2. SIBO Breath Tests

 

Beyond the specific inflammatory bacterial species that are listed above, there is also evidence that a general excess of bacteria in the small intestine can trigger the autoimmune process.  This scenario, termed Small Intestinal Bacterial Overgrowth (SIBO), is a recognized medical condition.

Recent studies have found that SIBO is present in a significant proportion of patients with psoriasis, [ii] rheumatoid arthritis, [iii] and fibromyalgia. [iv]  In one small recent study of patients with both SIBO and psoriasis, treating the bacterial overgrowth with a short course of antibiotics dramatically reduced the severity of psoriasis. [v]

 

SIBO becomes an even more likely culprit if, in addition to psoriasis or arthritis, you also have the other common signs and symptoms of the condition. SIBO often manifests as either chronic constipation or diarrhea. It is found in up to 80 percent of people with irritable bowel syndrome and is now regarded by some experts as the most common cause of IBS.[vi] Other classic symptoms of SIBO include multiple food sensitivities, histamine intolerance, nausea, bloating after meals, abdominal pain, eczema, and rosacea.

If you have any of these common symptoms of SIBO, or a major risk factor such as celiac disease, endometriosis, or a history of food poisoning or abdominal surgery, it may be worth taking a breath test to help determine if SIBO is a contributing factor for you.

The SIBO breath test involves drinking a lactulose and/or glucose solution and collecting breath samples over several hours using an in-home kit. (The lactulose test is typically preferred because it is better at detecting the most common forms of SIBO, although it can miss some cases that are detected only by a glucose test).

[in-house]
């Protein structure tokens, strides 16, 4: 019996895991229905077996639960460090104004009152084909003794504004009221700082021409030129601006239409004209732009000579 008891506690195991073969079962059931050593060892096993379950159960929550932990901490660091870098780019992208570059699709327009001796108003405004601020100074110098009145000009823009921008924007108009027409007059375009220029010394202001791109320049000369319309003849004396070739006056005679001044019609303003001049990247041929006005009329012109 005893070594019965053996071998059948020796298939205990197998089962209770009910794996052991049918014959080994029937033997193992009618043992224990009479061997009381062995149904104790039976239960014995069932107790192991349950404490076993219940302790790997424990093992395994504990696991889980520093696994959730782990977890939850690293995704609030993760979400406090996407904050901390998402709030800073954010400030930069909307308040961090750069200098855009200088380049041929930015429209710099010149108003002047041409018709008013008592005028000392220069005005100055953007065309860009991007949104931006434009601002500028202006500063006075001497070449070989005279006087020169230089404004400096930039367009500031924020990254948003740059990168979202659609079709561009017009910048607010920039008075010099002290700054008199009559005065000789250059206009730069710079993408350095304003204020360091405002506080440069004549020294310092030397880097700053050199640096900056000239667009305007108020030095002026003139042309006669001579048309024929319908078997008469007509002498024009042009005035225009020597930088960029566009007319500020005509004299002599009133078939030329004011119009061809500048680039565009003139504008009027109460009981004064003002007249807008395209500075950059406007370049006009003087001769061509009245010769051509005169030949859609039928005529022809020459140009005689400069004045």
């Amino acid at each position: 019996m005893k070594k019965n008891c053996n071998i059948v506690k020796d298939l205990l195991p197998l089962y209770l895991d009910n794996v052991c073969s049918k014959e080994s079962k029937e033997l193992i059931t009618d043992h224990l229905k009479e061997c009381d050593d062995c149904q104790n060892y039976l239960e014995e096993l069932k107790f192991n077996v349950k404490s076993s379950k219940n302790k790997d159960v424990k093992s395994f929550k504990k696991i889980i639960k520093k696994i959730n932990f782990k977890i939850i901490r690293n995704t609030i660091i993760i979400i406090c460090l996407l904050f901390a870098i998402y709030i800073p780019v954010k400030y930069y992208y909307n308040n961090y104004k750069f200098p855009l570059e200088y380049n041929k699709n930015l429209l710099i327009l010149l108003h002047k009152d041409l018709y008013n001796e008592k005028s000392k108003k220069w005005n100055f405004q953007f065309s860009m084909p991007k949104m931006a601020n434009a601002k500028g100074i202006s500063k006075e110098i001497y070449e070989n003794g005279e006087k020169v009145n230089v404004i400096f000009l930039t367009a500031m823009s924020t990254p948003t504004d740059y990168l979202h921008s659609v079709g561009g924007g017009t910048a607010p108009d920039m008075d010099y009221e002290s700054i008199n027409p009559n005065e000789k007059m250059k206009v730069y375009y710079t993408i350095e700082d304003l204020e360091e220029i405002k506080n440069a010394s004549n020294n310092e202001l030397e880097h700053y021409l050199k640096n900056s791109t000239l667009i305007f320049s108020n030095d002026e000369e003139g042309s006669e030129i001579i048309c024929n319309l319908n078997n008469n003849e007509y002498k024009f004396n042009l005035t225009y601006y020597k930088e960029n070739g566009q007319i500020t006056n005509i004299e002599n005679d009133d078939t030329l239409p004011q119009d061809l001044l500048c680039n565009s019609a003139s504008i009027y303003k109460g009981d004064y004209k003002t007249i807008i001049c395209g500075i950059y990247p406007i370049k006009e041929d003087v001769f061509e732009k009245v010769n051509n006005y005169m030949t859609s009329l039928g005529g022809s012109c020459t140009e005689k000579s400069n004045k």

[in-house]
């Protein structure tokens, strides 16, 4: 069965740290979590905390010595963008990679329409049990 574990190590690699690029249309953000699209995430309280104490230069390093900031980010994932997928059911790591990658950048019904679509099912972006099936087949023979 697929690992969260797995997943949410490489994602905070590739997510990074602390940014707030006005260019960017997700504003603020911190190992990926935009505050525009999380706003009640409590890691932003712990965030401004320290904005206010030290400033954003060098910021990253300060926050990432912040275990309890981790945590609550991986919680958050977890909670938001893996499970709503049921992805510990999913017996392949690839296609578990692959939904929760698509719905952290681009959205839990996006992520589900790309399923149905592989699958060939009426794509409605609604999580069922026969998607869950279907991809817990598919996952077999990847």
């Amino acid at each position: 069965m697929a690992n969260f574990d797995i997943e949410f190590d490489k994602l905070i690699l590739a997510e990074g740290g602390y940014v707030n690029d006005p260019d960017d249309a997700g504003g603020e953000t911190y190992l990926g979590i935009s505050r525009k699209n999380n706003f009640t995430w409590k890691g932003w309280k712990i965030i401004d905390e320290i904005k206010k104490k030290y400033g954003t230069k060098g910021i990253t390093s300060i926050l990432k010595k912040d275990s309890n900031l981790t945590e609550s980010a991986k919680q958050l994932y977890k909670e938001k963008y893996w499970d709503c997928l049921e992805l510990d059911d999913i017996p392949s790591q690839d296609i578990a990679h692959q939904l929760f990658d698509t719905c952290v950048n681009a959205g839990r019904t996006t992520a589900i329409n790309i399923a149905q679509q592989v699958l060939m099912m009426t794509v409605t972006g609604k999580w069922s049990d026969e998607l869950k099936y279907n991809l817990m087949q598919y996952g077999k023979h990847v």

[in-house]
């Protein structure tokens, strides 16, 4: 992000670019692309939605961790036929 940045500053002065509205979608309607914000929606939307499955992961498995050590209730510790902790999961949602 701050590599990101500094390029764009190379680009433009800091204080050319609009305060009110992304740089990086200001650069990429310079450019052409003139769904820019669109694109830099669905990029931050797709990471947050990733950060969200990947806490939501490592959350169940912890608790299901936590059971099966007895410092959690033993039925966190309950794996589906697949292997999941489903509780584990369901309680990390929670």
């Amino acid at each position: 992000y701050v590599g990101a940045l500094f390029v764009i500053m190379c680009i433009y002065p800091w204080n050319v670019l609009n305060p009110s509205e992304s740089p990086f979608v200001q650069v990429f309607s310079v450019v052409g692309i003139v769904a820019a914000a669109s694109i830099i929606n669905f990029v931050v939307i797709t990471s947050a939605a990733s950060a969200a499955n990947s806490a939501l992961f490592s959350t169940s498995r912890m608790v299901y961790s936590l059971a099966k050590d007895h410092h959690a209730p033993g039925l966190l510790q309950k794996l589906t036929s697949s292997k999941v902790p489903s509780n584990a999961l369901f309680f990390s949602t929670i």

SIBO breath tests are far from perfect: they are sometimes difficult to interpret, and miss many cases of true SIBO (detecting only around 60% of cases).[vii] Nevertheless, a clear positive result can provide useful information.

In most locations, you can order a SIBO breath test yourself online. Testing options include:

US

UK

Australia

 

Food allergy & sensitivity testing

There are two types of antibodies that can drive reactions to foods. IgE antibodies are responsible for true food allergies, while IgG antibodies can cause “sensitivites”, with more subtle reactions and perhaps a more signficant time lag before symptoms appear.  Regulary eating a food that you react to with either type of antibody can potentially exacerbate inflammation in the skin or joints.

Testing for IgE antibodies is typically done through a doctor’s order at standard laboratories, such as LabCorp or Quest. However these tests often have only a short number of foods included in each panel.  (Skin prick testing through an allergist is another option).

Most allergists do not recognize IgG sensitivity testing as valid. Yet studies have found that eliminating foods that arthritis patients react to with IgG antibodies can reduce the severity of joint pain and swelling.  One of the most popular options for IgG food sensitivity testing is the Cyrex Array 10 Multiple Food Immune Reactivity Panel.  This is quite expensive, but can be ordered without a doctor’s assistance here.

A less expensive option is available through Life Extension. In addition to being lower cost, this test requires only blood spots on a card, rather than a blood draw, so is less hassle. Nevertheless, it is likely to be less sensitive.